Laurie braved the less-than-pleasant circumstances to share her ideas with interested folks on her second visit.
I mentioned a while back that I was doing the set projections for the Alcan Craze, a play dealing with the building of the Alaska Highway here 75 years ago. My work on it is done – I have created about 34 short video clips, from 6 seconds to 3 minutes long; now I just have to wait to see how the images look when projected at the tech rehearsal next weekend.
I attended one of the rehearsals at the Cultural Centre to see how things were going so far. Director Michael Armstrong and playwright Deb Butler were being interview for the local shaw Cable channel.
The set is pretty minimalist because the projections, on the white cyc (curtain) at the back, will in essence set the scene and elaborate on the action.
Some of the folks from Buddy Holly are also in this production, as are many of the back stage personnel.
I’m looking forward to seeing everything come together at the tech rehearsal.
The weekend of Sept 8-9 saw us rolling down the road again to Grande Prairie to get another art fix. Ty had the week off so we decided to hit the openings in the city, featuring several of the Fort St John and Dawson artists.
Several of us met up at Earl’s, just next door to the Sandman where Ty & I had booked a room – that was very convenient!
Although Ty & I have been through this city a few times, we have never actually investigated the downtown scene so this was the perfect opportunity. GP is about the size of Nanaimo, although with fewer people (about 61,000), and is completely flat. It has three galleries, The Art Gallery of Grande Prairie (below – a contemporary art facility that is the second largest in Alberta),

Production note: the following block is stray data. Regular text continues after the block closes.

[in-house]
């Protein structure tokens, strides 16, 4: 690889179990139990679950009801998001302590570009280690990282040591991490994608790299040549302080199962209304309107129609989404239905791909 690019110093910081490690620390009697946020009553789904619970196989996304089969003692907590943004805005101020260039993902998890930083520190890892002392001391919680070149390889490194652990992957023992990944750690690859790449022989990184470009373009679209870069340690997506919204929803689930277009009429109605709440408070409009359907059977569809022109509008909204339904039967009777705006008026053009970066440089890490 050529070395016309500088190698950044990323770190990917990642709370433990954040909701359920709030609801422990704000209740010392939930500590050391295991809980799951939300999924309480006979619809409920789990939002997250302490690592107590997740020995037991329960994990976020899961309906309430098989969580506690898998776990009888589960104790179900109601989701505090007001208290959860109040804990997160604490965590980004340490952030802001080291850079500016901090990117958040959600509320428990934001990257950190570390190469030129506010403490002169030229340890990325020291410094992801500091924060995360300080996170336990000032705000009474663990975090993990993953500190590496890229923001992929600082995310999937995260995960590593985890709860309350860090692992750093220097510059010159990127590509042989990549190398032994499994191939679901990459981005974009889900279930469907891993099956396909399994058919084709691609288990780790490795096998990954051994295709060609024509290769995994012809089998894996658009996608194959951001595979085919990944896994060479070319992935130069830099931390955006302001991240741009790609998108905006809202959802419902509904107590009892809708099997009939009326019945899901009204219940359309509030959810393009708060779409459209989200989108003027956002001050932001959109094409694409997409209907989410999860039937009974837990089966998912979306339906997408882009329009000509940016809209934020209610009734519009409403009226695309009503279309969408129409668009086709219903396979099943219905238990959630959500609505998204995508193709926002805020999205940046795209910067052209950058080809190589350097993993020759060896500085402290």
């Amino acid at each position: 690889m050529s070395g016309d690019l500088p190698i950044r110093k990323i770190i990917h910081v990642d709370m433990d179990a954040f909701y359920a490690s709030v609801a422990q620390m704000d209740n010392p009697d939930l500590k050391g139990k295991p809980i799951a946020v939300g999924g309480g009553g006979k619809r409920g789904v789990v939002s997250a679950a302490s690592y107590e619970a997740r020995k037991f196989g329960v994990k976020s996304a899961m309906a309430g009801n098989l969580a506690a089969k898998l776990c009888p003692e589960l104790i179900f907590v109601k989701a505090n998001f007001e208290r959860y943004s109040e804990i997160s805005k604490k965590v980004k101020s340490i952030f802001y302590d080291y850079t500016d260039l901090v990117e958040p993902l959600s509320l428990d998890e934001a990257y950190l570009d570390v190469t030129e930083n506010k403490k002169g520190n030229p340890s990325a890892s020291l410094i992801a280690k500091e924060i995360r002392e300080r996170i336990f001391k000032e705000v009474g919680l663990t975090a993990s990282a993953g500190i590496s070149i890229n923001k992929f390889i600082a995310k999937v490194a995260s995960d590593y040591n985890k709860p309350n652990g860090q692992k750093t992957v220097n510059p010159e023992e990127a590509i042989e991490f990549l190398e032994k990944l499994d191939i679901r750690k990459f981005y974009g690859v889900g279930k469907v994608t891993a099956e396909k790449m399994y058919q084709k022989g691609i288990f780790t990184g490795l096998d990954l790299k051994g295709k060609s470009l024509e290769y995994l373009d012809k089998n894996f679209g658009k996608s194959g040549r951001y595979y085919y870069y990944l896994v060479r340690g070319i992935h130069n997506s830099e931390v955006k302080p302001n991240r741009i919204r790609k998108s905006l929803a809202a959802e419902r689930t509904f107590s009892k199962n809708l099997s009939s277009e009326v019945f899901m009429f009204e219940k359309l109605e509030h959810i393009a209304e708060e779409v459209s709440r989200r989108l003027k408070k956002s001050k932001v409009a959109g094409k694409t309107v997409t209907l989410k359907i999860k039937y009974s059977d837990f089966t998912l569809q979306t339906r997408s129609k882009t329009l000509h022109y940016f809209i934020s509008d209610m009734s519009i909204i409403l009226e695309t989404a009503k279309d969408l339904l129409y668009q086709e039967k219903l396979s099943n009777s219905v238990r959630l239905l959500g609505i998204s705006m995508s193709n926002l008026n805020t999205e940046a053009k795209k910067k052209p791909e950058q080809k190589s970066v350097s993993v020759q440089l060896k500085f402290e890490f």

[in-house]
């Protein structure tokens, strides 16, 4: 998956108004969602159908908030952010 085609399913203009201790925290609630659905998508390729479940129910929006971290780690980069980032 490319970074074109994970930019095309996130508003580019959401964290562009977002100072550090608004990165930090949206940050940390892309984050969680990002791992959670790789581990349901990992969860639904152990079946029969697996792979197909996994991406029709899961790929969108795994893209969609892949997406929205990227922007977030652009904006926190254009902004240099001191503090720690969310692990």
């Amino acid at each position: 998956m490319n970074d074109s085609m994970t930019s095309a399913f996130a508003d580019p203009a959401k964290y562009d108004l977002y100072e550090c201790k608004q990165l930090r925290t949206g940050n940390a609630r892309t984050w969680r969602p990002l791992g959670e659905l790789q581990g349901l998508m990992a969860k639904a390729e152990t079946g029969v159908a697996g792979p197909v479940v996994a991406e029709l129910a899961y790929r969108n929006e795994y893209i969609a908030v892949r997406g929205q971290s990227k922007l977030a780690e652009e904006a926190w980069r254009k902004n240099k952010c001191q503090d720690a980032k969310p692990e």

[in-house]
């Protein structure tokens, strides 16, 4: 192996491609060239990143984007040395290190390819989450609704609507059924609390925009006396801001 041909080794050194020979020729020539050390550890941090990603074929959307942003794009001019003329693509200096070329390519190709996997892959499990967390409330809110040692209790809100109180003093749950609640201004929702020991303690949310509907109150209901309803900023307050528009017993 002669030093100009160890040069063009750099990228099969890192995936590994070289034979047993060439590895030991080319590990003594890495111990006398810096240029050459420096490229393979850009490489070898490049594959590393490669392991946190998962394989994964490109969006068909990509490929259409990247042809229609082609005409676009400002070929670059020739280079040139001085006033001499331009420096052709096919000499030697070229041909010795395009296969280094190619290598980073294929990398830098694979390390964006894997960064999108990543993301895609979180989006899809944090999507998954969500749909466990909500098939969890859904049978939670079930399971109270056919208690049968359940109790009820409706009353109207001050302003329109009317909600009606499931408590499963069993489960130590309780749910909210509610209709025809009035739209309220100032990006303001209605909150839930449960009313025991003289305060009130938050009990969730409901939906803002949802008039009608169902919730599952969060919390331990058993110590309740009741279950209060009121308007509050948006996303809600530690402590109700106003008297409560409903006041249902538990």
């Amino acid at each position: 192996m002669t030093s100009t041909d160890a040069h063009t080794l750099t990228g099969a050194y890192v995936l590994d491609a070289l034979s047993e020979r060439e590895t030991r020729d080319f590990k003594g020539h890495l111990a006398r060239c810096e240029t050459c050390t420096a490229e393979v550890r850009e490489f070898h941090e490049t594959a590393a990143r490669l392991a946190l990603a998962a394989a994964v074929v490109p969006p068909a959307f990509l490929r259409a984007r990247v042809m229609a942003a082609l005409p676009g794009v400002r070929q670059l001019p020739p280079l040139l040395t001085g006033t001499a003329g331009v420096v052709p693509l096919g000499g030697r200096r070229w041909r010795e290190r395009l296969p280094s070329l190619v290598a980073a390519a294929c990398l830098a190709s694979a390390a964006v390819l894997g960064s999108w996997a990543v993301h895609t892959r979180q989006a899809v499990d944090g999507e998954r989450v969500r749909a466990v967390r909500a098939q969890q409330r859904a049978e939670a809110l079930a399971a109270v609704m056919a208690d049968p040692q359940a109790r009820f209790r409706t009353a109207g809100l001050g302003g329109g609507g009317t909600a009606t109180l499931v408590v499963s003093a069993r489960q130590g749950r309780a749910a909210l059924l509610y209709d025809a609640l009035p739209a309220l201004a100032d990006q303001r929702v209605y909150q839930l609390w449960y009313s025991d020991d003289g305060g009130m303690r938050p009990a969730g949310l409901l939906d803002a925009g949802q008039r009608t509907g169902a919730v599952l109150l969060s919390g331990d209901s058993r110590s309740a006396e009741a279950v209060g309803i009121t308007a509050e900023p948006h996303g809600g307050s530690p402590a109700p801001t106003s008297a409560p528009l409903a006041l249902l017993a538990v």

the Centre for Creative Arts, housed in what looks like an old school building, and the Grant Berg Gallery, a commercial space.
The Centre for Creative Arts was hosting two shows opening this night, the Peace Region Federation of Canadian Artists Moody Hues show and a solo exhibition of paintings by a local GP artist.
In addition to the exhibition spaces, this place also has a gift shop and several studios in which to take classes and produce one’s own work for an extremely reasonable price.
Since both openings were happening the same evening, and the two exhibition spaces are very close to one another, people could go back and forth between the two, which was handy.